'Indie Leona Lewis’? Pah, whatever. Here’s a fact: only a lazy sub-snob with an uninformed pre-conclusion would be cynical about Envy & Other Sins.
Playing to a packed out albeit notably youthful Barfly, the four-piece give a masterclass in exuberant, reflective pop – their infectious hook-laden bursts daze the eyes and resonate in the eardrums. The band appear on stage complete with their signature props, of course consisting of sporadically grandiose Lampshades & Other Furniture, and provide a real aural treat. And not only that, they’re decked out in their Sunday best – braces, neckerchiefs, waistcoasts and all the rest.
The melodies in songs like ‘Man Bites God’ are gentle and jaunty in the right proportion, and the band exude a focused, tight spirit on stage that takes the whole thing up a gear further. This isn’t just a frontman, it’s four people so vital to the sound who, when put together, create a whole set of enchanting choruses.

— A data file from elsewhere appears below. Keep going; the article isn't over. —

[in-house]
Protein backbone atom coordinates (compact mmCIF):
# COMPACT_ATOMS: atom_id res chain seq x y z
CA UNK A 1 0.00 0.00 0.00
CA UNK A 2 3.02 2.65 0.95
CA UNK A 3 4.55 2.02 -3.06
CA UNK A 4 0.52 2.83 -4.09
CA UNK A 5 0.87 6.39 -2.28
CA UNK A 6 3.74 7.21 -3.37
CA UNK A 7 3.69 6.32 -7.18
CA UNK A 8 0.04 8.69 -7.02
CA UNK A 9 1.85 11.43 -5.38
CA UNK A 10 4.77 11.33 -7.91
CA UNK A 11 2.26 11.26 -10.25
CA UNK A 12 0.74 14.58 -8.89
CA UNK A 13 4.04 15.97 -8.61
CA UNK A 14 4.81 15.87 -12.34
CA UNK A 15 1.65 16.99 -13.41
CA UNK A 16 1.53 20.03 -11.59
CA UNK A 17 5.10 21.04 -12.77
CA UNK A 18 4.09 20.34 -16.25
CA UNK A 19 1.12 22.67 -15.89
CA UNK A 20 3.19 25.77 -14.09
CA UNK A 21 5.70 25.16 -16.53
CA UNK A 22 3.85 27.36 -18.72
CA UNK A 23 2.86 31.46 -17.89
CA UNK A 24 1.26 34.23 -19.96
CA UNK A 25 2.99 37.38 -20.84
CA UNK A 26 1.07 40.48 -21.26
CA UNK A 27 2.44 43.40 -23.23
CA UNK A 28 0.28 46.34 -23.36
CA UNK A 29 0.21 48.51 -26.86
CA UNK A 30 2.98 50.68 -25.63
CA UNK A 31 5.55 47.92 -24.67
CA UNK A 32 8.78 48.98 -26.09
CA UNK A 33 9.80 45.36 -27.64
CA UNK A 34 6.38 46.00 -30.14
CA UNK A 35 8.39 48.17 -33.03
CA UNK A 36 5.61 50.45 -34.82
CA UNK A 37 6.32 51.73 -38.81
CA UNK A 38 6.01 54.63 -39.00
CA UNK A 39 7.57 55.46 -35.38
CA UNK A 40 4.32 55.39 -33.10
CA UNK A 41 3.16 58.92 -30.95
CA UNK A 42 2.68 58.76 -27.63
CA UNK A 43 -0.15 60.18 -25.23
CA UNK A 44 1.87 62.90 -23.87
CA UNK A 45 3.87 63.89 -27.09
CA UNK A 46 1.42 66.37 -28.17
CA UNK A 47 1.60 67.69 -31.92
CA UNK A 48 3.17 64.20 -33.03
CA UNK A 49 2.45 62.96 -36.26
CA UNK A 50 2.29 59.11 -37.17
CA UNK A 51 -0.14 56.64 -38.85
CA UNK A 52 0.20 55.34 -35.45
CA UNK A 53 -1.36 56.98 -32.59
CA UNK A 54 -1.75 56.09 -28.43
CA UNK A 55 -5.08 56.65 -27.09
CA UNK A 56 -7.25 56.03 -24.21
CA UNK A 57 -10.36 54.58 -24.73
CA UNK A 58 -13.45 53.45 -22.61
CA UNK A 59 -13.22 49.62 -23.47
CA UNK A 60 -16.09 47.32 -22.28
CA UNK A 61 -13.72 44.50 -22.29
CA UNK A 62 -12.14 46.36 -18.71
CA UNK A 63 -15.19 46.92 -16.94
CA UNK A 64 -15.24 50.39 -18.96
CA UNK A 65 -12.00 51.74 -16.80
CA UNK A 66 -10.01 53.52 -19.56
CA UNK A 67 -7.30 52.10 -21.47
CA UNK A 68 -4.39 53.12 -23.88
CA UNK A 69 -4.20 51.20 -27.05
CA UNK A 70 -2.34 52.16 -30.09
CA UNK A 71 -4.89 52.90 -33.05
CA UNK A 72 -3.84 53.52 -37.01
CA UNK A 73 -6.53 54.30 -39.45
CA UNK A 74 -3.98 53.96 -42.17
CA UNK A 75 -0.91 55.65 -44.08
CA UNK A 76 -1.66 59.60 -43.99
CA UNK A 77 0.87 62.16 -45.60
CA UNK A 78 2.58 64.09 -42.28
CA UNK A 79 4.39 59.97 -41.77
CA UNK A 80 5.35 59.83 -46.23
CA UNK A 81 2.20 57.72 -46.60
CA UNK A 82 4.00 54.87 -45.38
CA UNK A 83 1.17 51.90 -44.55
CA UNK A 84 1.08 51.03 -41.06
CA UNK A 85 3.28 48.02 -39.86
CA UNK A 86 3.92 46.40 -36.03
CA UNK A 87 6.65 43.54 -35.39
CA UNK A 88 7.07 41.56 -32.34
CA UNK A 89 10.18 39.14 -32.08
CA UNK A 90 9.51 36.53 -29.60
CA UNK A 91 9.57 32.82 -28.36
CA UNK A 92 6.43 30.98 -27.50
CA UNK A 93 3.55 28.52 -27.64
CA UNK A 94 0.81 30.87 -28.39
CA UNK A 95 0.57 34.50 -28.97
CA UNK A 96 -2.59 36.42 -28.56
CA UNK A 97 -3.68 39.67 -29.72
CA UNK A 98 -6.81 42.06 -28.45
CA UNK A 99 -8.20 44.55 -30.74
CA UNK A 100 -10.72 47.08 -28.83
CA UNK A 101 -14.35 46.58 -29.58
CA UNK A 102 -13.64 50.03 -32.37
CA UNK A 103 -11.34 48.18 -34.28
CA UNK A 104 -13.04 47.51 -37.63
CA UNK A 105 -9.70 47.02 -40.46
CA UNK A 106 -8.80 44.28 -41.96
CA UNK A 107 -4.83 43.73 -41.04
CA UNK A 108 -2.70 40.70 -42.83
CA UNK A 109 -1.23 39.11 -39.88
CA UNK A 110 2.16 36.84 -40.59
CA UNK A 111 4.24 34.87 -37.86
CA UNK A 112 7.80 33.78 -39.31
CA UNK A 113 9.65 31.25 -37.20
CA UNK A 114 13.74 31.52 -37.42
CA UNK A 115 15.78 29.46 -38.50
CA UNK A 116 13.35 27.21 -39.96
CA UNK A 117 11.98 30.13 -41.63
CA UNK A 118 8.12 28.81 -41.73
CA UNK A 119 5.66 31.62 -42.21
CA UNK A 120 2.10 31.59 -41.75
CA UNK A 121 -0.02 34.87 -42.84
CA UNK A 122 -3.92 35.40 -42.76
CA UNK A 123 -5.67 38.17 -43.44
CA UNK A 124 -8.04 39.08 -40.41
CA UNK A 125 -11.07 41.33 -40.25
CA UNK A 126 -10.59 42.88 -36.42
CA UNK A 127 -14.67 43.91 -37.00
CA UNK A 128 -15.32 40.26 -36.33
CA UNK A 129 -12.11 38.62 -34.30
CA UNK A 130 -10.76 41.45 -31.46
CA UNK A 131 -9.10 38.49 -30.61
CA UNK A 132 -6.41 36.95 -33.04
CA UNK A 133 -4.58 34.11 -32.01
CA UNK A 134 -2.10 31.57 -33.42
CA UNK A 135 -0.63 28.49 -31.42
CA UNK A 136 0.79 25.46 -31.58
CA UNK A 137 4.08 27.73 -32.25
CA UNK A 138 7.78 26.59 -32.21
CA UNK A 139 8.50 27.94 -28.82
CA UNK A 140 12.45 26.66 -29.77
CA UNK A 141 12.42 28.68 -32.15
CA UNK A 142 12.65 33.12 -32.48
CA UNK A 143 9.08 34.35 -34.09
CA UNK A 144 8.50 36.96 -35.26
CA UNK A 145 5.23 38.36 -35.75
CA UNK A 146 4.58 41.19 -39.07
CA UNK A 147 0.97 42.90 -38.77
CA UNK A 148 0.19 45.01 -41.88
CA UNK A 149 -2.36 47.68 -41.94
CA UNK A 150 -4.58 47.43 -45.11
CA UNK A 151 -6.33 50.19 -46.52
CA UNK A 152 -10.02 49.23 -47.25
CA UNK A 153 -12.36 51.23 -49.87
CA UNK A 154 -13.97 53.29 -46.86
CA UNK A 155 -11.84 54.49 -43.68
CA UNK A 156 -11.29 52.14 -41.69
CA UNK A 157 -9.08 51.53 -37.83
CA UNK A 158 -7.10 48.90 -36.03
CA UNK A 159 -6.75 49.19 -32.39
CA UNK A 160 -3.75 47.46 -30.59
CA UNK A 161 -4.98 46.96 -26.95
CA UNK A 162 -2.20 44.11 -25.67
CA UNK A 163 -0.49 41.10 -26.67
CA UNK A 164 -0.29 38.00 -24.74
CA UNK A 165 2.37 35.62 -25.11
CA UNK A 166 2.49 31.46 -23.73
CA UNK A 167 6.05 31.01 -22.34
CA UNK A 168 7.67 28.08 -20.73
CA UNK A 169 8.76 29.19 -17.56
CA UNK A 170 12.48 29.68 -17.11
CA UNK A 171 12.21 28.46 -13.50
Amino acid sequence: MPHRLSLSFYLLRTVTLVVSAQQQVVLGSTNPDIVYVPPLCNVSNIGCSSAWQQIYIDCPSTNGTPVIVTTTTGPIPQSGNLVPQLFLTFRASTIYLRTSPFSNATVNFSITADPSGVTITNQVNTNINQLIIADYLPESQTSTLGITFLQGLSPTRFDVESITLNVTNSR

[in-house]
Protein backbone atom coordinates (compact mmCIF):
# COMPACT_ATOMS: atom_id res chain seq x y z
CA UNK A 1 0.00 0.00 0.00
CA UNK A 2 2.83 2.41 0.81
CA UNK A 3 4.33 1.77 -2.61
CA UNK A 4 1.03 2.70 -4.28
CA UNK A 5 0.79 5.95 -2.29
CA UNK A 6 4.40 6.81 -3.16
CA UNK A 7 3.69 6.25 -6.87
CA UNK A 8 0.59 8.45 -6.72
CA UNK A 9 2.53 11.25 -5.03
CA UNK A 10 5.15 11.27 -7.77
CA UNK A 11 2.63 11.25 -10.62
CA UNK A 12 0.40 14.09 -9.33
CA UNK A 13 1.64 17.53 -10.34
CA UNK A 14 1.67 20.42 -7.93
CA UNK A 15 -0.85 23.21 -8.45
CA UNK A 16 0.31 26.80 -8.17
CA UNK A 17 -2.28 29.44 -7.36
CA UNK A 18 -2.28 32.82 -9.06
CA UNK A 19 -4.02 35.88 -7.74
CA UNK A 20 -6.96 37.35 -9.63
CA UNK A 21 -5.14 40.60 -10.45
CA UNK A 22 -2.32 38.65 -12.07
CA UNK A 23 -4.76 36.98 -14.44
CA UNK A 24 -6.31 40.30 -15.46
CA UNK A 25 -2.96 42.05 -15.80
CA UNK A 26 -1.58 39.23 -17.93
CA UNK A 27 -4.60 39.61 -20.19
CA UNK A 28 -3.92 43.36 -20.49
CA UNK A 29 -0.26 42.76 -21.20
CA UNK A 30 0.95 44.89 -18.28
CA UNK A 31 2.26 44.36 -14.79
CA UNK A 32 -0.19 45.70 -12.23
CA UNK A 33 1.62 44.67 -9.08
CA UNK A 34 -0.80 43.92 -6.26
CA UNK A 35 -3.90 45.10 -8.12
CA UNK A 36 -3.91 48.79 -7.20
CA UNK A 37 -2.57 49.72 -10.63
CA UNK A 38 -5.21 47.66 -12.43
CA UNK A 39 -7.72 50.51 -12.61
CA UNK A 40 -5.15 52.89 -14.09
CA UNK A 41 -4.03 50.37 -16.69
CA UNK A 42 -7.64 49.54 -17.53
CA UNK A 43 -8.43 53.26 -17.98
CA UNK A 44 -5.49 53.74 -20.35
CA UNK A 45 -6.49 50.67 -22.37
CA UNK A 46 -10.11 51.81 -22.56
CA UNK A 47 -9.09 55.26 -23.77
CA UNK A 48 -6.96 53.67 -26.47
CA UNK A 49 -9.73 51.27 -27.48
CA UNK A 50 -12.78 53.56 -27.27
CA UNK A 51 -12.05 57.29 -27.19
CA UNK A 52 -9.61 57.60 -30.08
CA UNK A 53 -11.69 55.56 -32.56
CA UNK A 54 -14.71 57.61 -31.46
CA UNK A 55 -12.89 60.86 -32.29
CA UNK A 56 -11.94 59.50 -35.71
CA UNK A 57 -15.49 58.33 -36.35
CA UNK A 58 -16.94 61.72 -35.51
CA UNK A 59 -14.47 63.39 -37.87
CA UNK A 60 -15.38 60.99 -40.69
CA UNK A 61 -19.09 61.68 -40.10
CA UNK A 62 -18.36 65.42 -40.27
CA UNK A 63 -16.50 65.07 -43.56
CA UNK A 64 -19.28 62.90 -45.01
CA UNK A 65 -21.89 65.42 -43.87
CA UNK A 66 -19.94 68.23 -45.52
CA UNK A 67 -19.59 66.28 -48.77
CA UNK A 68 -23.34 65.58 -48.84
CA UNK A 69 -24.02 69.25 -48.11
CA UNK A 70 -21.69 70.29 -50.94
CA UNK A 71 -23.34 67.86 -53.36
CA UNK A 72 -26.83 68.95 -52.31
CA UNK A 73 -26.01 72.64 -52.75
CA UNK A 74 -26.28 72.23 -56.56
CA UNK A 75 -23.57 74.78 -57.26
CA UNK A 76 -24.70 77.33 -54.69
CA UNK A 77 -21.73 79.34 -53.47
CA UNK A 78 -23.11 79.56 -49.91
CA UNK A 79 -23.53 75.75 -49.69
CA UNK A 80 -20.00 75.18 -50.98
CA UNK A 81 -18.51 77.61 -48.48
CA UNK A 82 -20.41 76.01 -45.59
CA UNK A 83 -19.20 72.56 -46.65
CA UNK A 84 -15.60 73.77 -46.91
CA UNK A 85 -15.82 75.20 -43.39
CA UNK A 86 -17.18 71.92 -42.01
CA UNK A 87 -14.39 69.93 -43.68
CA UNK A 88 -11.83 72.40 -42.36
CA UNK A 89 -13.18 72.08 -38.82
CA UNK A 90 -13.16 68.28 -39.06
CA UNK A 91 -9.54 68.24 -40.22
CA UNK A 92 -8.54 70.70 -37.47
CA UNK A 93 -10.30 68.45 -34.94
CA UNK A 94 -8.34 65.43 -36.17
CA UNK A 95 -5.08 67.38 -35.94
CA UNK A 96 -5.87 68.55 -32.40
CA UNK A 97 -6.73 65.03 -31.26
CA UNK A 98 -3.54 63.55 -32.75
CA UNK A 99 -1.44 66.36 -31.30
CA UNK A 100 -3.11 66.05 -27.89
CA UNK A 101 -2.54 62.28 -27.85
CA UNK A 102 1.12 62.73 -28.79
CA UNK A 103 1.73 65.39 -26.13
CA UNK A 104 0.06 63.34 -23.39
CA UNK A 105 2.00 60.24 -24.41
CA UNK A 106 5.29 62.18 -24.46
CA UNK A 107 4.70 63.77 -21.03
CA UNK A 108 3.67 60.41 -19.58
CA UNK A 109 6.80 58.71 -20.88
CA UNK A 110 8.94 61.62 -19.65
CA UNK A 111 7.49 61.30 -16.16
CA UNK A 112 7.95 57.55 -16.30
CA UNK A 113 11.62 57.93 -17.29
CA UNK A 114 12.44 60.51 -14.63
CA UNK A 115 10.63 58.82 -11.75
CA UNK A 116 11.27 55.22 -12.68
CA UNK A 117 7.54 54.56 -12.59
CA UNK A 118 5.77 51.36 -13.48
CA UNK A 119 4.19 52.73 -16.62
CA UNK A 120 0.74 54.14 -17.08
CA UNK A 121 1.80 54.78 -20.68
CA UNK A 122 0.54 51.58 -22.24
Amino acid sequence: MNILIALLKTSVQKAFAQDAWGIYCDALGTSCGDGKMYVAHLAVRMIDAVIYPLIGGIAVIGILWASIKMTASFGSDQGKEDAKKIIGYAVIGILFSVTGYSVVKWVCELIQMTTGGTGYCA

With the sunny and fluently enunciated harmonies of ‘Man Bites God’, the oddness of the furniture is a long distant thought away. All pretentiousness is thrown out of the window and the residue is simple and effective – and tonight, they’re on top form. Something that might not be that obvious without seeing Envy & Other Sins live is just how much fun they’re having.
The keyboard embellishments and robust bass are captivating to the crowd – and who can blame them when you’ve got visual treats like keyboardist Jarvey’s open-mouthed quasi-wriggle, drummer Jim’s impassioned gurn, bassist Mark’s fabulous fur-collared coat and singer/guitarist Ali’s stumbling joyousness.
In short, just try to resist the charisma, the lyrical conciseness (semantic gold star to “why do you treat me like a stranger/when I am not a stranger/I’m just a little stranger” in ‘Talk To Strangers’) – hell, the intuition underlying each of the songs.